Someone found my blog by searching for the terms “trinity estates” southampton today. So I’m assuming that they’re interested in the estate management company that used to be in charge of the apartment block I used to live in on White Star Place in Southampton. This area was also known as College Court, or so the mail that wasn’t for me that kept getting delivered would have it, anyway.
So, hello. How are you? Are you dealing with Trinity Estates? Are you a member of staff from Trinity Estates aiming to see what your company’s social media footprint is? Are you a landlord researching estate management companies prior to making the commitment to purchase an apartment to rent out?
Well, whoever you are, I can say with complete and utter confidence that Trinity Estates are a complete load of old shite. And I can tell you exactly why, too. Some of the reasons are already outlined upon this very blog, but it certainly doesn’t hurt to go over them again for those who haven’t encountered this useless excuse for a company. I’ll say all this with the caveat that I haven’t lived in Southampton since last September and it’s entirely possible that they’ve bucked their ideas up since then, but somehow I doubt it.
Their main problem is their lack of enthusiasm to do anything. They’ll write a letter, sure — in fact they write lots of letters — but when it comes to actually doing anything useful? Nah.
Let’s take one example. The block I lived in had a covered car park at ground level and the apartments started on the first floor (second floor to you Americans). Inside the car park, there were lots of pipes on the ceiling — mostly waste pipes, I believe. One night I heard the sound of running water outside, but didn’t think anything of it — at least not until the next morning, when I had to go and retrieve my car from the car park.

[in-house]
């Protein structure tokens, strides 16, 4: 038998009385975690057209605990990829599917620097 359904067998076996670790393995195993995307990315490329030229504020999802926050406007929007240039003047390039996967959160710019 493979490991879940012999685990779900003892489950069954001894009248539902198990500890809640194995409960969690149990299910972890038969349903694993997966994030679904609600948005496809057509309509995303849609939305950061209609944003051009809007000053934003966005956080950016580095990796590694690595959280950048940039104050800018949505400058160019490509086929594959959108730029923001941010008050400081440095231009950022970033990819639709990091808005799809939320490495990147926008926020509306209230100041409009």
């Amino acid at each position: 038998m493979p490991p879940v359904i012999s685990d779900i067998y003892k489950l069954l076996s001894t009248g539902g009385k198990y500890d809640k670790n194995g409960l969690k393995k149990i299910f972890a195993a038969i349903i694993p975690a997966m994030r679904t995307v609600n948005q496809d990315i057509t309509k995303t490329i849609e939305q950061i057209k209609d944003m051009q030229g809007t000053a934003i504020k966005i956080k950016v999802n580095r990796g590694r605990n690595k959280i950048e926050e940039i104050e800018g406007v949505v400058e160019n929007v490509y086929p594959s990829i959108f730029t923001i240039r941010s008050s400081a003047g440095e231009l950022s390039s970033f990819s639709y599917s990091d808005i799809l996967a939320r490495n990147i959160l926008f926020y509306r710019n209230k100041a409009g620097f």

Said car park stank of shite. There was a reason for this. The sound of running water was from one of the pipes on the ceiling which had burst and was, as a result, spraying shitty water everywhere. Fortunately, my car was parked nowhere near the “blast radius”, but several residents’ cars were. One green car in particular was festooned with lumps of crap and wads of bog roll in the morning. I felt sorry for whoever it belonged to.
Several days later, the pipe had been “fixed”. But not in a sensible manner, no. It had been fixed by wrapping duct tape around it. Duct tape that wasn’t very waterproof, meaning it still leaked a bit — though thankfully not quite as much as before.
Then there was the time the basement flooded. In this case, water was actually entering the building and gushing into what turned out to be an electrical cupboard. A phone call to Trinity Estates in this case yielded an uninterested-sounding operator who said he could either get someone down to us the following day (I took great pains to point out the fact that the building was, as I had already said, flooding and presenting an increasing risk of an electrical fire) or immediately, but that there would be a charge for an emergency callout.
Eventually, it transpired that the residents would have to leave the building, because the water and electricity were going to be turned off while the problem was resolved. Thus began several days of sleeping on friends’ floors — actually a relatively welcome diversion as it was not that long previously that things had gone fairly disastrously wrong in my personal life — and wondering exactly how long it would take the company that I described back then as a “festival of incompetence” to sort things out.
To their credit, things were sorted out after several days and we were able to get back in. What they had failed to take into account, however, was the fact that the building was locked with an electronic keypad which doesn’t function when the electricity is off. Fortunately, a drunken chav had had the foresight to tear off the door to the basement/car park entrance to the building in a fit of drunken twattishness, so when I suddenly realised I didn’t have something that I really needed, I could actually get back in without too much difficulty.
As an aside, they also said that the dirty great hole they dug outside the block for the workmen to get in would be guarded by the police 24/7 to ensure that kids wouldn’t play in it. On all the occasions I went back to the block while work was supposedly going on, there were 1) no workmen in the hole 2) no policemen guarding the hole and 3) children playing in the hole. So good work there, then.
In summary, then, oh mysterious reader who came across this page in search of information on Trinity Estates’ work in Southampton — they are shite, and if owning a property involved dealing with them on any level, I would urge you to think very carefully about what you’re getting yourself into — or run away screaming.
If you work at Trinity Estates and you’re reading this, know that you made an otherwise very nice apartment complex into quite an unpleasant place to live at times. Well done.